A Florida company recently recalled tuna steaks because of concerns they were contaminated with histamine and could sicken consumers. Most people aren’t familiar with the type of food poisoning known as histamine or scombroid poisoning, which comes from eating fish that haven’t been properly refrigerated. Unlike bacterial food poisoning, histamine poisoning from fish causes rather atypical symptoms.
What Causes Scombrroid Poisoning?
A compound called histidine is found naturally in fish. When histidine is exposed to air, it’s converted to a chemical called histamine. Histamine is better known as the compound that causes allergic reactions in humans. When you have a runny nose during ragweed season, it’s histamine at work. Because of this, many of the symptoms of scombroid poisoning mimic those of an allergic reaction.
Symptoms of Scombroid or Histamine Poisoning
Unlike typical bacterial food poisoning, the symptoms of scombroid poisoning begin within minutes to an hour of eating a piece of affected fish. Symptoms include skin rash, hives, dizziness, vomiting, diarrhea, wheezing, abdominal cramping, anxiety and headache. In more severe cases, an affected person can develop a rapid heart rate and a drop in blood pressure. Fortunately, the symptoms are usually short-lived and last only six to forty-eight hours. As you might guess, they can be successfully treated with antihistamines.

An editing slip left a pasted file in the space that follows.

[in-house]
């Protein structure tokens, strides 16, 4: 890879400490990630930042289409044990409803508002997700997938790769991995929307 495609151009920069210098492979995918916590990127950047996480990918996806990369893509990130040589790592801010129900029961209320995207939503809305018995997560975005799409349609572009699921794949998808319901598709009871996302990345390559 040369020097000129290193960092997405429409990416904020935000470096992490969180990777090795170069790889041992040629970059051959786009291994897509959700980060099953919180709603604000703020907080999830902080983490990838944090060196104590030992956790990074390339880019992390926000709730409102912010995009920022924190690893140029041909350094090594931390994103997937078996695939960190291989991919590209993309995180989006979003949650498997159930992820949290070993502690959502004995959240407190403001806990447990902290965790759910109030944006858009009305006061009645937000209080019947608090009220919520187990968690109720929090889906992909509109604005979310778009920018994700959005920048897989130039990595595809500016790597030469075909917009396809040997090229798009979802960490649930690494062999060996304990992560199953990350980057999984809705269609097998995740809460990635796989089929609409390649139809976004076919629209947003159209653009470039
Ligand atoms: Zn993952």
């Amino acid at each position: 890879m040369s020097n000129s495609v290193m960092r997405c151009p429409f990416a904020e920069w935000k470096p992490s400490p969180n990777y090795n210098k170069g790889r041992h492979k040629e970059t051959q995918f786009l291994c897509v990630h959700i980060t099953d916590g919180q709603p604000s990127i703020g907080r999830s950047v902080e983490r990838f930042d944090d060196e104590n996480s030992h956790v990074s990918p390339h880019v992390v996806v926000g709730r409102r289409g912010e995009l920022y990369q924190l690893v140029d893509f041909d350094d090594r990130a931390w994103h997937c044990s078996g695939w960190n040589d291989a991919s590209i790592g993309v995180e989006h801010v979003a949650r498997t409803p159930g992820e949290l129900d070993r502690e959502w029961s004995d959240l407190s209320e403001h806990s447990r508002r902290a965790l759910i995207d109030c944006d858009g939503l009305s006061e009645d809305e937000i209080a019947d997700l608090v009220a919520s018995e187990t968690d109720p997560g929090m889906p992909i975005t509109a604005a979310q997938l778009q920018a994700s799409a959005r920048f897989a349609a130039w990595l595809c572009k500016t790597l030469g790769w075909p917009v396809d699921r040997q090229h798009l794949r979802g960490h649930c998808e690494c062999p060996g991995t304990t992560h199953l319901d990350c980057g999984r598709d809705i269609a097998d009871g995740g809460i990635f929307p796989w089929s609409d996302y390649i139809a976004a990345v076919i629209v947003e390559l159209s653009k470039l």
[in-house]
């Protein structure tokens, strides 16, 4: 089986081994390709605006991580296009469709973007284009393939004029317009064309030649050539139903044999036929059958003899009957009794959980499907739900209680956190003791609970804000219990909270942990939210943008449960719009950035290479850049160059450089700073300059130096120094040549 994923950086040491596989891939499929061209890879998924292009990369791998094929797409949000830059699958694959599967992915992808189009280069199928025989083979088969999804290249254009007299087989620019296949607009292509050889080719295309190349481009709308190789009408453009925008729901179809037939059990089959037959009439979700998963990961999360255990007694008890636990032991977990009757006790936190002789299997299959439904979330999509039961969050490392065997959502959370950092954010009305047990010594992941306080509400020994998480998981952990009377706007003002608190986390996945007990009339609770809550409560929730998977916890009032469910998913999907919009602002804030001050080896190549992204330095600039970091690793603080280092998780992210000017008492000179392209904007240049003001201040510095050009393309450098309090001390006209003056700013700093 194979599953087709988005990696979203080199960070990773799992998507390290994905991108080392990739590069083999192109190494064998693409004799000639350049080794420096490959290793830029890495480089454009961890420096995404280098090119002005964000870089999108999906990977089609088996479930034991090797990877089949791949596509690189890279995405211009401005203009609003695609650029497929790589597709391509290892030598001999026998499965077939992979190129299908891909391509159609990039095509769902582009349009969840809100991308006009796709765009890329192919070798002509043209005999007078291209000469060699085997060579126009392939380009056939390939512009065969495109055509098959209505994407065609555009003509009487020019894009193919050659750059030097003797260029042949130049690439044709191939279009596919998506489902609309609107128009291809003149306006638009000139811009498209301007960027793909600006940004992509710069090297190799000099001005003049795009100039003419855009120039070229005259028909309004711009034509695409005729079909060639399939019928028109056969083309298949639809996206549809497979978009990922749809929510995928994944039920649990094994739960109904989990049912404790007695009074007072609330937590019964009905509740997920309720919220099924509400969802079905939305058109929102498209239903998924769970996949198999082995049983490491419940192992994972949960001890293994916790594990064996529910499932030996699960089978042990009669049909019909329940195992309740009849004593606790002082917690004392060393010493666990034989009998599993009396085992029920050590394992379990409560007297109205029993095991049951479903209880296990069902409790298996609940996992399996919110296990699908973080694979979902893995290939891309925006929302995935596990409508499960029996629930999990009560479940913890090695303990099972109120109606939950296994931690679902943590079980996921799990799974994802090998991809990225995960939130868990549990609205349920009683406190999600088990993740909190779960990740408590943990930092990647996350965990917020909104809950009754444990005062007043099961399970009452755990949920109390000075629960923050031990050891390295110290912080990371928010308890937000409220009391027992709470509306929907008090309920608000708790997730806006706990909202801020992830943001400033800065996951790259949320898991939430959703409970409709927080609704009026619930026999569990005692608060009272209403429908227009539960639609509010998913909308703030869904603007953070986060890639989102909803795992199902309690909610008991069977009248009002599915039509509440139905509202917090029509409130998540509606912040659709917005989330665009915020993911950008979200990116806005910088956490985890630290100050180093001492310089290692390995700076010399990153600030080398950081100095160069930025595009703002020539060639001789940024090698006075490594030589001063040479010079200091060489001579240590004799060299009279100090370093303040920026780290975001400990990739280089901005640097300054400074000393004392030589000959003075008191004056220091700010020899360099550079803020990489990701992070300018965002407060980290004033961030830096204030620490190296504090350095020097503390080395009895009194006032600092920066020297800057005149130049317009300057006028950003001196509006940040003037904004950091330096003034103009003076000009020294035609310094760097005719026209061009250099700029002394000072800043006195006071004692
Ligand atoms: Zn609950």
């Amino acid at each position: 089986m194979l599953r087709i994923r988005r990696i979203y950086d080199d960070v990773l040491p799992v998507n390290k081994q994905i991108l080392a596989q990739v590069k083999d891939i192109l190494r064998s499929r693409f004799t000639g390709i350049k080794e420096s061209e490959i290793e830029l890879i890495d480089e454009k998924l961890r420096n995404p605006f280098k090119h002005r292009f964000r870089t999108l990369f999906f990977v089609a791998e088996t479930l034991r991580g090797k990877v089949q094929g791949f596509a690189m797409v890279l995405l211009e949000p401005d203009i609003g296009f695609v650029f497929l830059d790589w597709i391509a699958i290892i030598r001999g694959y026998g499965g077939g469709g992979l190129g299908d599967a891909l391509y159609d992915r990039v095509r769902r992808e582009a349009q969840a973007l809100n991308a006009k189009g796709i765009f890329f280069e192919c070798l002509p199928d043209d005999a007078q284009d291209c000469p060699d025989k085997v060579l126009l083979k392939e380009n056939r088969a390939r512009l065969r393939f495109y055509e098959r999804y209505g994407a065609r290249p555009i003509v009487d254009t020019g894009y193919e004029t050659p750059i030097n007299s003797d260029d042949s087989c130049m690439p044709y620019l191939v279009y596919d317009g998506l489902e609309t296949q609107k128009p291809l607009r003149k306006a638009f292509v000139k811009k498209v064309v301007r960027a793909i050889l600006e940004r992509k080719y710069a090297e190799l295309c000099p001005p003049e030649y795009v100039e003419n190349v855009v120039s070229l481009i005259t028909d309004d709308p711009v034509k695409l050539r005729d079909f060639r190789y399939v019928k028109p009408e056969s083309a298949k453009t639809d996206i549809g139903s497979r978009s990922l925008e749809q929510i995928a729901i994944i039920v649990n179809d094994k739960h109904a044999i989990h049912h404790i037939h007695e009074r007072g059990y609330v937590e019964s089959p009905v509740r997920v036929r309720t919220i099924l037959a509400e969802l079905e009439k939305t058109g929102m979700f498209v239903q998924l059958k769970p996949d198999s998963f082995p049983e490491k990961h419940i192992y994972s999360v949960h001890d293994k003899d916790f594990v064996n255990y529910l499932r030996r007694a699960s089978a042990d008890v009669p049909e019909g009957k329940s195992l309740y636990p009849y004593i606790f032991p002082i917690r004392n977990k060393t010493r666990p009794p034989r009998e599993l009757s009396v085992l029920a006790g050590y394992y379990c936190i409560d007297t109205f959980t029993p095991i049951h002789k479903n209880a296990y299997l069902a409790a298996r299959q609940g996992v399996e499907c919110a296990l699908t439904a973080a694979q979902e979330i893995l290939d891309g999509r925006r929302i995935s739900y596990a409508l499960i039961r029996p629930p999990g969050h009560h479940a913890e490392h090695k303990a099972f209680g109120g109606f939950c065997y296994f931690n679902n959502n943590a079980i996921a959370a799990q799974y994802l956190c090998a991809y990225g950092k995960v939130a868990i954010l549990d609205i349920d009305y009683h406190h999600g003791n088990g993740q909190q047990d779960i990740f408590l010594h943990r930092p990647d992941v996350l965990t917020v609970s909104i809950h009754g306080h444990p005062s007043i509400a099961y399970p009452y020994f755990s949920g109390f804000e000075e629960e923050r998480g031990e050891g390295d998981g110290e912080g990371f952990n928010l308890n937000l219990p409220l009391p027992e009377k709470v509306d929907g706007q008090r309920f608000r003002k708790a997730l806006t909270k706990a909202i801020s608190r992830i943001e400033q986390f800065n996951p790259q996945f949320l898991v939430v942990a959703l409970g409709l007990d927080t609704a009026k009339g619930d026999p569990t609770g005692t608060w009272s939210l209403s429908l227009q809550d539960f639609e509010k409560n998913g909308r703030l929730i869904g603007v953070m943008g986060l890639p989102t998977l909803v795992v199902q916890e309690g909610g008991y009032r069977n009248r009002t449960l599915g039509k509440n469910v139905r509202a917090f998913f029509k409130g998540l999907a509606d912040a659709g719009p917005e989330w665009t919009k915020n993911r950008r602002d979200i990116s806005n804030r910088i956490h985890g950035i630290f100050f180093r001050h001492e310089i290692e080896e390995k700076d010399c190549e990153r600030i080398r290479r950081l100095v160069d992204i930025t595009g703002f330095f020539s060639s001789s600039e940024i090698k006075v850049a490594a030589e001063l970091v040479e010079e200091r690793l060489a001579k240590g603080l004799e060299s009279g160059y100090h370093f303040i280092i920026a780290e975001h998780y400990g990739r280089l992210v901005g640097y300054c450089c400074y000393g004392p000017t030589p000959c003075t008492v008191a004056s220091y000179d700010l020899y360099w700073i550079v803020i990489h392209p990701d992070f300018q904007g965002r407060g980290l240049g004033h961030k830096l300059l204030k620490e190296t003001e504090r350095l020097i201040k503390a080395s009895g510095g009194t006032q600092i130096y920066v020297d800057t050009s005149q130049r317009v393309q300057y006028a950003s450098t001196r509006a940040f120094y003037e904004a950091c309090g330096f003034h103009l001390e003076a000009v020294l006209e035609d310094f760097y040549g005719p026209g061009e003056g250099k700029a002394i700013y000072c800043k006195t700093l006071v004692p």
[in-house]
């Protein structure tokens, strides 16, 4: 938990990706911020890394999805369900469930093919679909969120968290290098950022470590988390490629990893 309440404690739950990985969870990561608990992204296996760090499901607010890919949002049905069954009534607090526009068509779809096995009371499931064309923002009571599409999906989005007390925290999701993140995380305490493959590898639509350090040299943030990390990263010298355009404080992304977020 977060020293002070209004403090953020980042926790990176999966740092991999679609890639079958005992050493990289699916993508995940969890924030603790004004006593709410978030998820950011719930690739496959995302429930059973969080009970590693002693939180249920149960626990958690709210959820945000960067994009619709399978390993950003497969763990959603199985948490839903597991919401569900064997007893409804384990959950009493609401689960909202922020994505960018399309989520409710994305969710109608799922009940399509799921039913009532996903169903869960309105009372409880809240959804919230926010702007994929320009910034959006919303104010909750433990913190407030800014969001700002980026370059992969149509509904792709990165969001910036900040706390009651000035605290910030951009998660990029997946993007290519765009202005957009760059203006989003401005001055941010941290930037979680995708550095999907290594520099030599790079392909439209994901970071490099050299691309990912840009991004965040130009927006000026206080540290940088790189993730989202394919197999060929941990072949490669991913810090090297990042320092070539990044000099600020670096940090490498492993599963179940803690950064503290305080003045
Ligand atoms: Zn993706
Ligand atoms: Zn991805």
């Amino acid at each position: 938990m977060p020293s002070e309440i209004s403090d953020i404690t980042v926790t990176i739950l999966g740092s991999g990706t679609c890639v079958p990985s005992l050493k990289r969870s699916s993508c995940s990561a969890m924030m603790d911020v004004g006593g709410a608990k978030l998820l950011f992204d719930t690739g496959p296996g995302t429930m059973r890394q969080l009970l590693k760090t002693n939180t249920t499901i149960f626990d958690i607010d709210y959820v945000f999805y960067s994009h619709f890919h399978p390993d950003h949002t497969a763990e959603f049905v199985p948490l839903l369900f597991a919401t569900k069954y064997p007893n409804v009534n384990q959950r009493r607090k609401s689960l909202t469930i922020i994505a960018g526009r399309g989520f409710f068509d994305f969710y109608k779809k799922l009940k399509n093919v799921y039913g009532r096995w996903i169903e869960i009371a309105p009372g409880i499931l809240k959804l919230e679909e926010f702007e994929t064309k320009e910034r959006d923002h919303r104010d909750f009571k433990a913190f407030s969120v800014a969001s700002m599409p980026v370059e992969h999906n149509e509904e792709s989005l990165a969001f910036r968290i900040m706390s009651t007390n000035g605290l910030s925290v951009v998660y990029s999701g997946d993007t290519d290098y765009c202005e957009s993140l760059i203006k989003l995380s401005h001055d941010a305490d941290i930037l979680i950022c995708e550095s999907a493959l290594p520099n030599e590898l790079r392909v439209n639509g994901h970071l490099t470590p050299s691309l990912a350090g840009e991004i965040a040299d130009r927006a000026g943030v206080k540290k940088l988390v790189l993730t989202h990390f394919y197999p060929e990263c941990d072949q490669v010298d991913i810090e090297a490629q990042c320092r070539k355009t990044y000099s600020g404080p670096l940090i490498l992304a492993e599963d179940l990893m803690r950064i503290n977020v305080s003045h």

The problem with scombroid poisoning is the symptoms so closely resemble an allergic reaction that many people believe that’s what they’re experiencing – and assume they’re allergic to fish. This can lead to a lifelong avoidance of seafood.
How to Prevent Histamine Fish Poisoning
To prevent scombroid poisoning, always refrigerate fish at 41 degrees Fahrenheit or colder as soon as you buy it or catch it. When improperly refrigerated, the histidine in fish is converted to histamine by bacteria, which leads to scombroid poisoning. Keep in mind that cooking won’t destroy the histamine, so don’t count on it to save you. Only purchase seafood from reputable distributors, and be especially wary of mackerel, tuna, sardines, mahi-mahi and anchovies since they’re the most likely to cause problems.
Scombroid Poisoning From Eating Fish: The Bottom Line?
If you experience symptoms of histamine poisoning after eating fish, call your doctor. Most cases aren’t life-threatening, but people with a history of allergy or asthma can experience wheezing and a drop in blood pressure. In severe cases, doctors use medications that block histamine receptors to stop the symptoms. Even more importantly, take steps to reduce your risk of ever getting histamine poisoning in the first place.
CDC.gov. “Epidemiologic Notes and Reports Scombroid Fish Poisoning”
Food Product Design. “Tuna Recalled for High Levels of Histamine”